Online dating

Internet dating has become an extremely popular way to meet people, and has indeed brought a lot of lonely souls together. But not every date turns out like a ad. Catfish, lonely people, broken hearts, false claims, failed expectations, doctored photos,  no-shows, and even frauds --it's all part of the online dating experience. I gathered a few observations from my own experience and stories I heard from people around me.

On some online dating sites, if a member wants to express attraction for another member after reading their profile, but without going to the extreme of sending them an e-mail, they can send an electronic wink. I was overloaded with winks and messages in my inbox, Over 2000 members viewed my profile. Of those, at least half were winks.Usually, though, what the winks actually mean is: "I saw your picture and I think you're hot, but I'm too lazy to read your profile and it costs me nothing to just shoot you a wink on the off chance that you think my overweight body is sexy, or that you're a nymphomaniac."

You'd think the anonymity of online interaction would make it easier for guys to come off as smooth and in control. But the opposite is often the case. That same anonymity seems to give some men a license to be rude perverts. One guy came right out in the subject line of his message and let me know he wanted to meet me and do "bad things" to me. Another claimed he was a real cowboy, and wanted to have sex with me bareback on his horse. Oy.

A few tips from my male friend to girls trying too hard to be cool online. “First of all, the screen name. Stop putting 'sassy' into your screen name. Stop putting 'city girl' into your screen name. When registering, if you tried to use 'giantfan' as your screen name and it came back telling you that you'd have to settle for 'giantfan57836,' that should have been your first clue that you have picked a disgustingly unoriginal name.. Speaking of Giant fans, stop saying you love sports and that you 'act just like a guy.'”

And the same is true of the men. I started to whittle the list down by deleting those with eyebrow-raising or just plain sad screen names, such as variations on "loverboy," "mr. romantic," "lonely guy," "lonely one," "kiss me," "true love MD," "huggy bear," "party man," "sexy upndown", “ladies man “, etc.--I am not making these up--and subject lines such as "Hi Beautiful", "Wow!", "Hi Baby Pretty", "Hey there, sexy", and "Me wink; you reply".

I guess pictures of guys posing with a cat or fresh-caught barracuda are not so bad compared to few sparks that I have found. Just to name a few : a picture of a guy holding a small cup of what looked to be urine and a headline saying “I am drug free and I can prove it". Another one half my age kissing a beer bottle, his caption read “ hey cougar looking for a cub meow”, guy dressed like a Zorro,  a store trooper figure – no face, just a toy- how can I know this is not a 10 year old? I already have one son, don’t need another one. Left and left.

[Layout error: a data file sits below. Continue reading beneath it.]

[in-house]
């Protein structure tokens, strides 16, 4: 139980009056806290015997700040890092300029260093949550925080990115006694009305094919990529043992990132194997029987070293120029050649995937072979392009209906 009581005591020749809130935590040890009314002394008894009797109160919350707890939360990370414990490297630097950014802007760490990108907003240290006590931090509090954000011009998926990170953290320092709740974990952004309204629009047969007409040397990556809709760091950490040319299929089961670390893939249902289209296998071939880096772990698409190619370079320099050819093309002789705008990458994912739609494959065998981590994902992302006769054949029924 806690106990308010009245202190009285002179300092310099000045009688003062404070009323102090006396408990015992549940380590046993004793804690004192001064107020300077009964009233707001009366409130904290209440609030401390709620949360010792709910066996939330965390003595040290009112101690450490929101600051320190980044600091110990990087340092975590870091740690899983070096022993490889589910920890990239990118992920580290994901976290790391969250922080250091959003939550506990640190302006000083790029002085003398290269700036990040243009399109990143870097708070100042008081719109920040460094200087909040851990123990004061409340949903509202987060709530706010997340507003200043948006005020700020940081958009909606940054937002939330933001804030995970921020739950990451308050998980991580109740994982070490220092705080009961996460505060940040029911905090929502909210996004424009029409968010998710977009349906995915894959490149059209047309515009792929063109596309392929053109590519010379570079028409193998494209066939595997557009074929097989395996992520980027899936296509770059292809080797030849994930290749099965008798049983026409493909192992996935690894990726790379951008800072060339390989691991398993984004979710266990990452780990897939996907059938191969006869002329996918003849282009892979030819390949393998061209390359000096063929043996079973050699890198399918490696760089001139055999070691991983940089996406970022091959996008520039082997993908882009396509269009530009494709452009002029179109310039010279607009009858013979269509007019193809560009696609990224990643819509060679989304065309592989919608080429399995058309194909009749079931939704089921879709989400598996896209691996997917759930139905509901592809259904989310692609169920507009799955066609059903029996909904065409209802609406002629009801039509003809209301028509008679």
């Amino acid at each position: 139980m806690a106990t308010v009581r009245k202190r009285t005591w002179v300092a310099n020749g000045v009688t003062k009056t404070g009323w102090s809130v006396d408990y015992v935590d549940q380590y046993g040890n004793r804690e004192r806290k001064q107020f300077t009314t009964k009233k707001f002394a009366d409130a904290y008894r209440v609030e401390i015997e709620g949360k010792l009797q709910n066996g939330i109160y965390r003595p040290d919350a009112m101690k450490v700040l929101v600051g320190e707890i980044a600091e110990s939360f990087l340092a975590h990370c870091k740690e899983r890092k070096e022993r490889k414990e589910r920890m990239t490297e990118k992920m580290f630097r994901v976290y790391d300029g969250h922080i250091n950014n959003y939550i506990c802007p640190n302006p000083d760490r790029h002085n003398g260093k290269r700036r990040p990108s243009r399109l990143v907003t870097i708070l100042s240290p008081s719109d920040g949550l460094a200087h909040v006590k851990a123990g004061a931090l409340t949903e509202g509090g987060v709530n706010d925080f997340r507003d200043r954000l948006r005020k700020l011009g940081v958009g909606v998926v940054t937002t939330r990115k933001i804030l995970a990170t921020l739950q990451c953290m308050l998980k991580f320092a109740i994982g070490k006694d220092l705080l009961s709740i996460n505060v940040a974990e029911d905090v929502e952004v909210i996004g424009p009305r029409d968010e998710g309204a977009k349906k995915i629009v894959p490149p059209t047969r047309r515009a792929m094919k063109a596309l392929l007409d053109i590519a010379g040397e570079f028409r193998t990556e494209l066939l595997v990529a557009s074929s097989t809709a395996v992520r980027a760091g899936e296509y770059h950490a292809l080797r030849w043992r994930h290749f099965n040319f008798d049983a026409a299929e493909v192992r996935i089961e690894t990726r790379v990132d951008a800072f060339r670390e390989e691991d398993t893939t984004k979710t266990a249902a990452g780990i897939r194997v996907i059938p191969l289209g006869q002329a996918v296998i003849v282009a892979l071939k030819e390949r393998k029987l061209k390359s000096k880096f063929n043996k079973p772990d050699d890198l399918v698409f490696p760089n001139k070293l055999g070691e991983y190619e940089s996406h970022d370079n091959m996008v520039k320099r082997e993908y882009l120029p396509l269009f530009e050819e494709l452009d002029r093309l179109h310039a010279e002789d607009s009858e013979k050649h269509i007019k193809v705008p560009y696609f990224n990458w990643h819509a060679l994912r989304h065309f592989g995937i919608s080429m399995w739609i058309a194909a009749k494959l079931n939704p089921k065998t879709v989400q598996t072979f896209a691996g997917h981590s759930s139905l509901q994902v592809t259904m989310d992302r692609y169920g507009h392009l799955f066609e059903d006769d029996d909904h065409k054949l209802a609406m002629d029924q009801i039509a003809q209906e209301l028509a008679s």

The Onion's Online Dating Tips offer this suggestion: Set yourself apart by choosing a descriptive user name like SocialRetard321, CuteFaceFatAss, or WhiteRihno

The worst part of online dating is the first awkward face-to-face hello. Your preconception of the person you have been speaking to is always very oddly different from the person you meet. And I also seem to make my mind up very quickly on how the night will go.

I once heard a story about a man who turns up to dates early and buys himself a drink, so that when the girl arrives, he can send her up to the bar to get a drink and do a runner if he thinks they aren’t up to his exacting standards. That’s almost a reason to give up.

Many, many people agree to a drink and then never reply. I’m almost not sure how to deal with any response to “Do you want to discuss this over a drink?” that isn’t silence. One guy asked me which person I was in one of my profile pictures; he said my friend looked like a much hotter version of me. I replied, “Oh, really?” He said, “You’re an angry woman, you would fall in love with me but also hate me a little bit. I bet you would slap me during sex.”

Bumble is rumored to be an app that has a hotter population of men. But it doesn’t actually put the female in control: it simply means vain men can read and smugly ignore your overthought openers. Happn is trying to add the cute “fate” dimension to app dating, but it just means you find your flatmate’s boyfriend on it as he is upstairs and the location tracker lands you in a dubious situation.

A friend of mine commented that no one hooks up with anyone on a night out any more. I reckon this is due to everyone prearranging their hook-ups on apps. Spontaneity can be overrated.

Probably the best online profile I read was from a guy with   one arm  “Not the best at juggling (fought a shark, lost an arm)”. I think he may have lost it in an actual shark attack.

The trick is to assume that the ugliest photo he sends is the truest representation. After all, we all try to present the most attractive profiles of ourselves. From experience, it’s also a good idea to avoid freelance models.